Friday, July 22, 2022

Cobb's Guide to PC and LAN Security: the 30th anniversary of the first version

The Stephen Cobb Complete Book of PC and LAN Security first appeared in print in 1992, an amazing 30 years ago. In celebration of this anniversary, I'm reminding people that a PDF copy of the last version of the book is freely downloadable under a Creative Commons license. 

While a lot of the book's technical content is now dated—a polite way of saying it is stuck in the late 1990s and thus mainly of historical interest—much of the theory and strategy still rings true 

The large file size of this 700 page tome led me to publish it in three easily digestible parts: Part One; Part Two; and Part Three. (You can also scroll down the column on the right of this page for download inks.)

Despite the original title, which was imposed by the publisher, the volume that appeared 30 years ago was by no means a "complete book" on the subject; nor is it now a contemporary guide. However, you can still find it on Amazon, even though did not exist when the first version was published. The images on the left of this article are the current Amazon listings of the three versions (which I will explain shortly).

If you are inclined to take this particular trip down computer security's memory lane, I suggest you download the free electronic version rather than purchase on Amazon. On that trip you will find a few items of note, such as this observation:
"The goal of personal computer security is to protect and foster the increased creativity and productivity made possible by a technology that has so far flourished with a minimum of controls, but which finds itself increasingly threatened by the very openness that led to its early success. To achieve this goal, you must step from an age of trusting innocence into a new era of realism and responsibility, without lurching into paranoia and repression."
I'd say that's a decent piece of prognostication for 1992. It's one of the reasons I have kept the book available all these years, a mix of nostalgia, history, and first principles. Along with a number of friends and fellow security professionals—like Winn Schwartau, Bruce Schneier, and Jeff Moss—I am inclined to think that the parlous state of cybersecurity in 2022, relative to the level of cybercriminal activity, could have been avoided is only more people had taken our advice more seriiously in the 1990s.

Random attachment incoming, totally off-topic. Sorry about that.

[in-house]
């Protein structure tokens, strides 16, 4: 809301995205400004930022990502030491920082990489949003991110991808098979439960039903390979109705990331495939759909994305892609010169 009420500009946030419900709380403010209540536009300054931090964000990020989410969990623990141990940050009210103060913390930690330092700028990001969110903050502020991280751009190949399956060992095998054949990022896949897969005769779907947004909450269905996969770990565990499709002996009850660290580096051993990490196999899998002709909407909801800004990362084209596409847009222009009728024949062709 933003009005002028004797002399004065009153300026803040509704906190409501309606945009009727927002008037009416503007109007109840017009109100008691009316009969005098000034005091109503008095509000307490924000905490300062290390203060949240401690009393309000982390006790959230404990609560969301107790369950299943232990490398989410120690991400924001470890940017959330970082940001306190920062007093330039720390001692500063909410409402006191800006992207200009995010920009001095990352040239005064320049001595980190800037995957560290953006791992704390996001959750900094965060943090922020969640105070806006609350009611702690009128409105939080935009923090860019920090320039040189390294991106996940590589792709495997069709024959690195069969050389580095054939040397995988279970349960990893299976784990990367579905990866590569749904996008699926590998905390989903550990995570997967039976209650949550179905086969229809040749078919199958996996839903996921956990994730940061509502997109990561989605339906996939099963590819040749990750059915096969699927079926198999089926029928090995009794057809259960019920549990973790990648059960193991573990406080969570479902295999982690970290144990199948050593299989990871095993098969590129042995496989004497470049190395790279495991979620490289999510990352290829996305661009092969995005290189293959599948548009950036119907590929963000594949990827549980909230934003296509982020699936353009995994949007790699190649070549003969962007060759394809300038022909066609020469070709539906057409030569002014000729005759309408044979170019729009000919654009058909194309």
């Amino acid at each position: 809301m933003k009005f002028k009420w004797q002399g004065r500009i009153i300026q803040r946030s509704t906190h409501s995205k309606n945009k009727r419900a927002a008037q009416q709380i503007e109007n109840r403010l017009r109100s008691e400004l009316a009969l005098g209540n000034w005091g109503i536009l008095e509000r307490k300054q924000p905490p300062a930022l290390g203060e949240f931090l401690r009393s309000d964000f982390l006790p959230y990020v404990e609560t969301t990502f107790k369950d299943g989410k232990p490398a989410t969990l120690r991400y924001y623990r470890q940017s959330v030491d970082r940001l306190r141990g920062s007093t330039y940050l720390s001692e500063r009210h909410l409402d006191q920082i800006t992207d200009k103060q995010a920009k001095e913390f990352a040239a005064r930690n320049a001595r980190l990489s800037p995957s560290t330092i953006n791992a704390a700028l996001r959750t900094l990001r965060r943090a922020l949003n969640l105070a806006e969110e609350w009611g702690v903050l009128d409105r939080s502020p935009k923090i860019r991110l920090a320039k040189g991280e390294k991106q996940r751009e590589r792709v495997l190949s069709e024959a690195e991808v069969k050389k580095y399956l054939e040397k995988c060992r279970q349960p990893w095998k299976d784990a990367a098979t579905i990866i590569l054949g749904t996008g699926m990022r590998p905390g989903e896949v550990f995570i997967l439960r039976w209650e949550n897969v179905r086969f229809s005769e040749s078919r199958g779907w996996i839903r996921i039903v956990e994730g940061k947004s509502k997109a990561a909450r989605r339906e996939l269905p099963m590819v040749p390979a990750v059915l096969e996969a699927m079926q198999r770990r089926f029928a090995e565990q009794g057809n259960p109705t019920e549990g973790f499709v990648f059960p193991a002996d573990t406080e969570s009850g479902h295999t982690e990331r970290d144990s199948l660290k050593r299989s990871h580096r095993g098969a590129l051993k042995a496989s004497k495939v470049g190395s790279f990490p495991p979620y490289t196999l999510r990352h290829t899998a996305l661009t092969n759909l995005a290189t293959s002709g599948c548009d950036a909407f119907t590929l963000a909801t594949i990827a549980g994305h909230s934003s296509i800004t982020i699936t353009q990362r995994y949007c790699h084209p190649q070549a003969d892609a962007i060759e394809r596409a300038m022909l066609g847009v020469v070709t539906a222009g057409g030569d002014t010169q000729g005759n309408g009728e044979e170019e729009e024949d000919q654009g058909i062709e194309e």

Three Versions and a Free Version

I made a lot of changes when I turned that 1992 volume into The NCSA Guide to PC and LAN Security—a 700 page paperback that was published in 1995—but that edition is also very outdated these days. Around 12 years ago I obtained the copyright to these works and, through an arrangement with the Authors Guild, got it reprinted as Cobb's Guide to PC and LAN Security. This was done largely for sentimental reasons and the copies are only printed on demand. 

However, in that process I obtained a high resolution scan of the entire book. I then converted this to text using Adobe OCR software. The result is what I have put online. (Warning: you may encounter OCR errors and artifacts; no claims are made as to accuracy of the information in this document; use at your own risk and discretion, etc.).

Computer Security Prognosis and Predictions 

I plan to post more thoughts on computer security "then and now" but for now I leave you with another quote from the 1992 Stephen Cobb Complete Book of PC and LAN Security:
"The most cost-effective long-term approach to personal computer security is the promotion of mature and responsible attitudes among users. Lasting security will not be achieved by technology, nor by constraints on those who use it. True security can only be achieved through the willing compliance of users with universally accepted principles of behavior. Such compliance will increase as society as a whole becomes increasingly computer literate, and users understand the personal value of the technology they use."

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